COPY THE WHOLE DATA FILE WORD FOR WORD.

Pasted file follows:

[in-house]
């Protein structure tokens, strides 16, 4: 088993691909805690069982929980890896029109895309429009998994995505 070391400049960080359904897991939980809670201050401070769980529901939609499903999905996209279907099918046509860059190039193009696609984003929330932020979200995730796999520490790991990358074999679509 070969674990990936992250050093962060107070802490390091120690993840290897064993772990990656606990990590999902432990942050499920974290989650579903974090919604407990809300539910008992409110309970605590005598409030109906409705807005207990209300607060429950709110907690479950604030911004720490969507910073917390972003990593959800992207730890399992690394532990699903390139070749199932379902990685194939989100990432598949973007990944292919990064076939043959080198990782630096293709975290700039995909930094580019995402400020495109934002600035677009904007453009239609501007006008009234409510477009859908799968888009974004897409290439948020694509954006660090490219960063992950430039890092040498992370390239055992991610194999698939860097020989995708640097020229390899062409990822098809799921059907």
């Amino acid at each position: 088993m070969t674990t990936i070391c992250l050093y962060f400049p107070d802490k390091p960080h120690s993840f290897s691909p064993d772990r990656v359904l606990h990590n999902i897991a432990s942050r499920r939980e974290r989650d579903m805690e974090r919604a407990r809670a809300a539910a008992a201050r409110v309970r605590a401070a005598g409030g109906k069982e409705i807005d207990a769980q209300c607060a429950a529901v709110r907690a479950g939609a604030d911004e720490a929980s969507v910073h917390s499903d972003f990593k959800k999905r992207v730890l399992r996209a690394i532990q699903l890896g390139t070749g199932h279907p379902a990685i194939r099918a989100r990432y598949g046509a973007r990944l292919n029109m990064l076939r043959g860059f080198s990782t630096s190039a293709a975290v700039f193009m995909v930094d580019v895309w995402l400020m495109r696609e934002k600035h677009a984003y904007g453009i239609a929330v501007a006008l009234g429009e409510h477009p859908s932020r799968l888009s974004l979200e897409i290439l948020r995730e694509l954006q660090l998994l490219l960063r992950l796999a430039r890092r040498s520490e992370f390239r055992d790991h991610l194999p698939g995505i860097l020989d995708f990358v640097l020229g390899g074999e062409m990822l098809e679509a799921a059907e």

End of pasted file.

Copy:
[in-house]
């Protein structure tokens, strides 16, 4: 088993691909805690069982929980890896029109895309429009998994995505 070391400049960080359904897991939980809670201050401070769980529901939609499903999905996209279907099918046509860059190039193009696609984003929330932020979200995730796999520490790991990358074999679509 070969674990990936992250050093962060107070802490390091120690993840290897064993772990990656606990990590999902432990942050499920974290989650579903974090919604407990809300539910008992409110309970605590005598409030109906409705807005207990209300607060429950709110907690479950604030911004720490969507910073917390972003990593959800992207730890399992690394532990699903390139070749199932379902990685194939989100990432598949973007990944292919990064076939043959080198990782630096293709975290700039995909930094580019995402400020495109934002600035677009904007453009239609501007006008009234409510477009859908799968888009974004897409290439948020694509954006660090490219960063992950430039890092040498992370390239055992991610194999698939860097020989995708640097020229390899062409990822098809799921059907």
């Amino acid at each position: 088993m070969t674990t990936i070391c992250l050093y962060f400049p107070d802490k390091p960080h120690s993840f290897s691909p064993d772990r990656v359904l606990h990590n999902i897991a432990s942050r499920r939980e974290r989650d579903m805690e974090r919604a407990r809670a809300a539910a008992a201050r409110v309970r605590a401070a005598g409030g109906k069982e409705i807005d207990a769980q209300c607060a429950a529901v709110r907690a479950g939609a604030d911004e720490a929980s969507v910073h917390s499903d972003f990593k959800k999905r992207v730890l399992r996209a690394i532990q699903l890896g390139t070749g199932h279907p379902a990685i194939r099918a989100r990432y598949g046509a973007r990944l292919n029109m990064l076939r043959g860059f080198s990782t630096s190039a293709a975290v700039f193009m995909v930094d580019v895309w995402l400020m495109r696609e934002k600035h677009a984003y904007g453009i239609a929330v501007a006008l009234g429009e409510h477009p859908s932020r799968l888009s974004l979200e897409i290439l948020r995730e694509l954006q660090l998994l490219l960063r992950l796999a430039r890092r040498s520490e992370f390239r055992d790991h991610l194999p698939g995505i860097l020989d995708f990358v640097l020229g390899g074999e062409m990822l098809e679509a799921a059907e």